“Oh dear, now I don't know if you're gonna want my present.” Inko said, pressing a tissue against her teary eyes.
Izuku looked at her and said: “Of course I wanna see yours Momma! But you didn't need to get me one, Momma still being here is the best present!”
Inko took her son into her arms, thanking whatever deity had helped her raise such a wonderful son.
“Well let's show it to you then.” She said as she searched for something under the table. After looking around for some time she finally got up, holding out a wooden box for Izuku to take. He opened it and found all sorts of tailoring supplies, as well as a few paper sheets with patterns drawn on them.
“It may not be not be as amazing as your father’s gift but you said you wanted to help me around the tailor’s shop so I-” The young woman started before being interrupted by her son bolting from his chair and hugging her legs. A chime was heard coming from the grandfather clock downstairs.
“I love it!” Izuku said, disentangling his hands from his mother’s skirt. Inko just ruffled his hair as she responded:
“Well look at that, it’s almost the time to open the shop. Tell you what, how about you go upstairs and redraw the patterns in your father’s notebook to start memorising them while I work, and once I’m finished we’ll go to the summer festival in Harian, huh?”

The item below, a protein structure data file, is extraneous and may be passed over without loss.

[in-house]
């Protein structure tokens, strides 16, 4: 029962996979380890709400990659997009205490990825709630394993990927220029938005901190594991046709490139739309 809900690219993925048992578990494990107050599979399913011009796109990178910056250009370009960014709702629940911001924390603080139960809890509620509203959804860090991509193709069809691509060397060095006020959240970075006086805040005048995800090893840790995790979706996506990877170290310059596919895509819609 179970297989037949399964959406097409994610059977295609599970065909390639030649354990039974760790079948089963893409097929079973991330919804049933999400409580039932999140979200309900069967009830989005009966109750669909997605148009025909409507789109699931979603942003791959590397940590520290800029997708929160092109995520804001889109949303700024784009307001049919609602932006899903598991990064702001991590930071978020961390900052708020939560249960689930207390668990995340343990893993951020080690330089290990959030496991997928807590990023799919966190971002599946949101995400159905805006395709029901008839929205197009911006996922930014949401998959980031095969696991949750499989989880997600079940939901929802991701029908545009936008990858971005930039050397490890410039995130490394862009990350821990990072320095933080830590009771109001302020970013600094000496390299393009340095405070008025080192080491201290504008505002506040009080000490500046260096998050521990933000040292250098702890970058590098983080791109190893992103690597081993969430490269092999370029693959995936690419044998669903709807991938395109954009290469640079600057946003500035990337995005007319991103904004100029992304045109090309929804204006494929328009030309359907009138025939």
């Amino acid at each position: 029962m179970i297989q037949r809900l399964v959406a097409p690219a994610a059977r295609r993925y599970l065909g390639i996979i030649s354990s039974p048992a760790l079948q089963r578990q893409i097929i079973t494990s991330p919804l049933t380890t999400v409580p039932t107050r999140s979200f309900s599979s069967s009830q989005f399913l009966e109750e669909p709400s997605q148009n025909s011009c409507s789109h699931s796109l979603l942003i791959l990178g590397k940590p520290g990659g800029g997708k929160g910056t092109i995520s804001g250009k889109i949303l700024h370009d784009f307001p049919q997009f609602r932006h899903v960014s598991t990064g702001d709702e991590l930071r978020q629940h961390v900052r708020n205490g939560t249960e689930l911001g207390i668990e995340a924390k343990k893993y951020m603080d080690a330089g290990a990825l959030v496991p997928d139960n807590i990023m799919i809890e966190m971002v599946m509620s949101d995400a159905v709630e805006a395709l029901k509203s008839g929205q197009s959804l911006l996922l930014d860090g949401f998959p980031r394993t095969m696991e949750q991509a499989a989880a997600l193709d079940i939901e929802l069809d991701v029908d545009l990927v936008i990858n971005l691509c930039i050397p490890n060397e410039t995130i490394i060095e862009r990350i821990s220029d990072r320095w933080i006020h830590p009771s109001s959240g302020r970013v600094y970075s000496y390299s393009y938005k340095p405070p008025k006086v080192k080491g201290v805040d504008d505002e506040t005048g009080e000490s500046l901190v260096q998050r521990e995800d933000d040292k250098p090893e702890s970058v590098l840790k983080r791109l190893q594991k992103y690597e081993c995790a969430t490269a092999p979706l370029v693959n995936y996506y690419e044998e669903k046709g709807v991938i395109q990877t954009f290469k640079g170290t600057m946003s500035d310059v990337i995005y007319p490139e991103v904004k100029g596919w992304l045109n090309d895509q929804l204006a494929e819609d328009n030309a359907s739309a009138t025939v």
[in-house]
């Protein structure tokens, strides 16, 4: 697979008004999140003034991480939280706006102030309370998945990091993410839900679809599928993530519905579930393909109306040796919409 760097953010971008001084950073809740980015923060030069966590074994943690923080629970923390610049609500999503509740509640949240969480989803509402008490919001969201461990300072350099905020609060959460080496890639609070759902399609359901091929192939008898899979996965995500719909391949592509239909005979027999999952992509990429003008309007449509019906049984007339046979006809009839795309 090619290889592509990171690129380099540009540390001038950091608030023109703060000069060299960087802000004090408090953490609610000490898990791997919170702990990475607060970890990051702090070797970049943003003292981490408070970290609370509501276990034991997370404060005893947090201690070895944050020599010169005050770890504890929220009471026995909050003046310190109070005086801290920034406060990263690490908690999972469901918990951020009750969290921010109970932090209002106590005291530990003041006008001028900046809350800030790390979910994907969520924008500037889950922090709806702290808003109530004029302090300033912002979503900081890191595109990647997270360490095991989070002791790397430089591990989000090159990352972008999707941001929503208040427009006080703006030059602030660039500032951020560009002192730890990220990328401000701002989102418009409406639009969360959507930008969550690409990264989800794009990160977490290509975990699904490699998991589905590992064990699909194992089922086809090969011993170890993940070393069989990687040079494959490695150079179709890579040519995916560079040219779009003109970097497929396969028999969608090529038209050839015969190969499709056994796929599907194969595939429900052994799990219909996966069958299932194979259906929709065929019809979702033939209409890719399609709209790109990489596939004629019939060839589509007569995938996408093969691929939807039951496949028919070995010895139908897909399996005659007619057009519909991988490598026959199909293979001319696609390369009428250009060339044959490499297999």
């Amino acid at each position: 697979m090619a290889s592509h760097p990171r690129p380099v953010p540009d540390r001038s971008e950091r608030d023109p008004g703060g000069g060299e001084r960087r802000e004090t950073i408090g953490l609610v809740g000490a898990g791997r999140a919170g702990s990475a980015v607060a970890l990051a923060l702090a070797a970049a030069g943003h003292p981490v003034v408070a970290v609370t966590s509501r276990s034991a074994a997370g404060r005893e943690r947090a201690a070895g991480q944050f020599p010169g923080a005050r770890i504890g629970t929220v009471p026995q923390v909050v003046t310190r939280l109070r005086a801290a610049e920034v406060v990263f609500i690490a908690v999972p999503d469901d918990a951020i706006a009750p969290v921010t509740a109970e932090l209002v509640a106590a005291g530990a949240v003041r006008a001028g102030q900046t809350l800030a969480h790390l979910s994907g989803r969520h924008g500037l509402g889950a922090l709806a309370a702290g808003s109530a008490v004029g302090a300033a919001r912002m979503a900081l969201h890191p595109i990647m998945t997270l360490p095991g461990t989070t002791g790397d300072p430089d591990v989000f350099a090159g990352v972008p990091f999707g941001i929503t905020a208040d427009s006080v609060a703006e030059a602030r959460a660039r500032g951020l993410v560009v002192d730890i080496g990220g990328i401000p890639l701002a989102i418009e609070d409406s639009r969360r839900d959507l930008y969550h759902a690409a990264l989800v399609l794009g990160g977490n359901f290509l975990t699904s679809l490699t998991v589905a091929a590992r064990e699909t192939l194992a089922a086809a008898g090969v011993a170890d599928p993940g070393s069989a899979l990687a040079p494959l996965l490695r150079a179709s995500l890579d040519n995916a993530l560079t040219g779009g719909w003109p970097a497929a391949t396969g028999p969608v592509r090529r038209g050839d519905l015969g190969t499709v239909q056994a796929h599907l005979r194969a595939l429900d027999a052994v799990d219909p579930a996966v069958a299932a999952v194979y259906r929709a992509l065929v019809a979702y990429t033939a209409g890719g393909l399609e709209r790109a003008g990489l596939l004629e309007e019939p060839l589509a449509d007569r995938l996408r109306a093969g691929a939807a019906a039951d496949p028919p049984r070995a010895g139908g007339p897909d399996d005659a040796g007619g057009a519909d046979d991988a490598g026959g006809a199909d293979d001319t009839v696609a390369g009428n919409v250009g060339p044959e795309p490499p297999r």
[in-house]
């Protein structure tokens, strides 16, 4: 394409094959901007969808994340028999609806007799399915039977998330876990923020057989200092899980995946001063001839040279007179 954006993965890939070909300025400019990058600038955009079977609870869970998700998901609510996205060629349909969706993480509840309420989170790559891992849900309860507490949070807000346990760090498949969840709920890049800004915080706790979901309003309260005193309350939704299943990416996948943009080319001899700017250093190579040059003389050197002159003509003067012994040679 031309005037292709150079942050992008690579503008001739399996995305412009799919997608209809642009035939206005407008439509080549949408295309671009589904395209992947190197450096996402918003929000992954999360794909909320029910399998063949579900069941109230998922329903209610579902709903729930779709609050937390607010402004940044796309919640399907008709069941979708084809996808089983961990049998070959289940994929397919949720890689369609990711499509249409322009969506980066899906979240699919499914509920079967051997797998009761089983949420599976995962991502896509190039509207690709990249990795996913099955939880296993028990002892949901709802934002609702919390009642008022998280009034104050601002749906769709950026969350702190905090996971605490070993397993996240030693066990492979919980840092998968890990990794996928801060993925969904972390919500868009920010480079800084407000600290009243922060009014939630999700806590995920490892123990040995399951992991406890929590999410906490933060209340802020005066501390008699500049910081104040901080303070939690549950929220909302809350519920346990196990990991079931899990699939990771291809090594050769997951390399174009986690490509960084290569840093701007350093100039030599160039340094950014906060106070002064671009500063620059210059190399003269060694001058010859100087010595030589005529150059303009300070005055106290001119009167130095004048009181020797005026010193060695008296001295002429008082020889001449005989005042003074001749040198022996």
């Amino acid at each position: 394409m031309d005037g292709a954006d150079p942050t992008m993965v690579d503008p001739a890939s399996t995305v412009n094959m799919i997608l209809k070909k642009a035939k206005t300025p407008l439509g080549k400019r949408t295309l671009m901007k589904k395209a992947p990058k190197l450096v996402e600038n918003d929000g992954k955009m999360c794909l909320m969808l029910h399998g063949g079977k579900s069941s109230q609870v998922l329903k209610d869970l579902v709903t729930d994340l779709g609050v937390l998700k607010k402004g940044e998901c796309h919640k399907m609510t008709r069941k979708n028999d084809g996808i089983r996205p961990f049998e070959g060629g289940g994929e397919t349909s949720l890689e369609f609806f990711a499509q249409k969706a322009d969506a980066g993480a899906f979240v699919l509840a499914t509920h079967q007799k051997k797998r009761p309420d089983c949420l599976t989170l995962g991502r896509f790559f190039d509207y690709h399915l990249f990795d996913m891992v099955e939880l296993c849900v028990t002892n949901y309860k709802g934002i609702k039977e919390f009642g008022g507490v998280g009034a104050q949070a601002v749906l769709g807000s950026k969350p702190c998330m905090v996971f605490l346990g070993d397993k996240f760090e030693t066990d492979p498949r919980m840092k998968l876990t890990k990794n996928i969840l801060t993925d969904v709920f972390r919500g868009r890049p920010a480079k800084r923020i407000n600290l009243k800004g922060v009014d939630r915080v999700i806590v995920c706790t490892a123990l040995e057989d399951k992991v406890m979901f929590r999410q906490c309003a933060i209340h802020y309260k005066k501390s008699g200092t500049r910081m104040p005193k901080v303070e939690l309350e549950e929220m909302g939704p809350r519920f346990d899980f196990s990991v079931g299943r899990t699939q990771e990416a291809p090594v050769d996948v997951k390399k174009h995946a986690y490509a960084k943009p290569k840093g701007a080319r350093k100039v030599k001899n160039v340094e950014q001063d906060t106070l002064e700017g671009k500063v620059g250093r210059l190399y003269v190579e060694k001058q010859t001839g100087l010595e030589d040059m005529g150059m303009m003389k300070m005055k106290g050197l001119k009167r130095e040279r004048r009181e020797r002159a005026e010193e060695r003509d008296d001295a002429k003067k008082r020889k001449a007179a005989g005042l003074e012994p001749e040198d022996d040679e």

“We’re going to the festival Mommy!?” The child asked to what his mother answered:
“Yes we are. Now come on, go to your room and enjoy your presents, I’ll call once the shop closes.” And the child went running back to his room, baket in one hand, box in the other, giggling all the way. Inko just walked downstairs, sighing as she prepared herself for yet another day of work.
A few hours later, the sun started to set, marking the beginning of twilight. Inko closed the door and leaned on it, relieved that she was finished for the day. She went upstairs to prepare, calling Izuku and telling him to be ready to leave shortly. Once they got out of the house, they encountered the blacksmith and his daughter, a little girl around Izuku’s age with purple hair, the same color as the crown made out of irises she wore, clad in a floaty white dress. The blacksmith, a man with a tough looking face and a resilient build, approached, holding his daughter’s hand with his own big one and lifting the other in greeting.